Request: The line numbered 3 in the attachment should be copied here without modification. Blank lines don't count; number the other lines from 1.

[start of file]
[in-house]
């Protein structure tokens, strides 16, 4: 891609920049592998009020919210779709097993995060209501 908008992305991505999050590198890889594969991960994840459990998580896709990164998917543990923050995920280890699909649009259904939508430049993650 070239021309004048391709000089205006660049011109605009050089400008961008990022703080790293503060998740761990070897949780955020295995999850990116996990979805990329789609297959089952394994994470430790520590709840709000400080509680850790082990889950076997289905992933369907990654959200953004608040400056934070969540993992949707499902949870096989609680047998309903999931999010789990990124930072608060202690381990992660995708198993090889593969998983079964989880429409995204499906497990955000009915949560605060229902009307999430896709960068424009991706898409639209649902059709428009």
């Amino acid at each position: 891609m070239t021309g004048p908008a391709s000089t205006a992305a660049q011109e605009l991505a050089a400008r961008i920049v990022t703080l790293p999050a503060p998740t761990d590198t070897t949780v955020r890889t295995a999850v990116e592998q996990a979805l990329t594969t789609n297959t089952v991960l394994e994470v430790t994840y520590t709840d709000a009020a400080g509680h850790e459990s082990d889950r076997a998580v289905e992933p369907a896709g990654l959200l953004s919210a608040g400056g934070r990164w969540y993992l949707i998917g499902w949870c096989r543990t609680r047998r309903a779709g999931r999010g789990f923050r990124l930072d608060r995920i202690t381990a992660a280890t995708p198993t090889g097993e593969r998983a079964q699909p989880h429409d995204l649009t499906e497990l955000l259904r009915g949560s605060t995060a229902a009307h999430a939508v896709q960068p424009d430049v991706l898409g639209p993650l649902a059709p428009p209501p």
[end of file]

């Amino acid at each position: 891609m070239t021309g004048p908008a391709s000089t205006a992305a660049q011109e605009l991505a050089a400008r961008i920049v990022t703080l790293p999050a503060p998740t761990d590198t070897t949780v955020r890889t295995a999850v990116e592998q996990a979805l990329t594969t789609n297959t089952v991960l394994e994470v430790t994840y520590t709840d709000a009020a400080g509680h850790e459990s082990d889950r076997a998580v289905e992933p369907a896709g990654l959200l953004s919210a608040g400056g934070r990164w969540y993992l949707i998917g499902w949870c096989r543990t609680r047998r309903a779709g999931r999010g789990f923050r990124l930072d608060r995920i202690t381990a992660a280890t995708p198993t090889g097993e593969r998983a079964q699909p989880h429409d995204l649009t499906e497990l955000l259904r009915g949560s605060t995060a229902a009307h999430a939508v896709q960068p424009d430049v991706l898409g639209p993650l649902a059709p428009p209501p």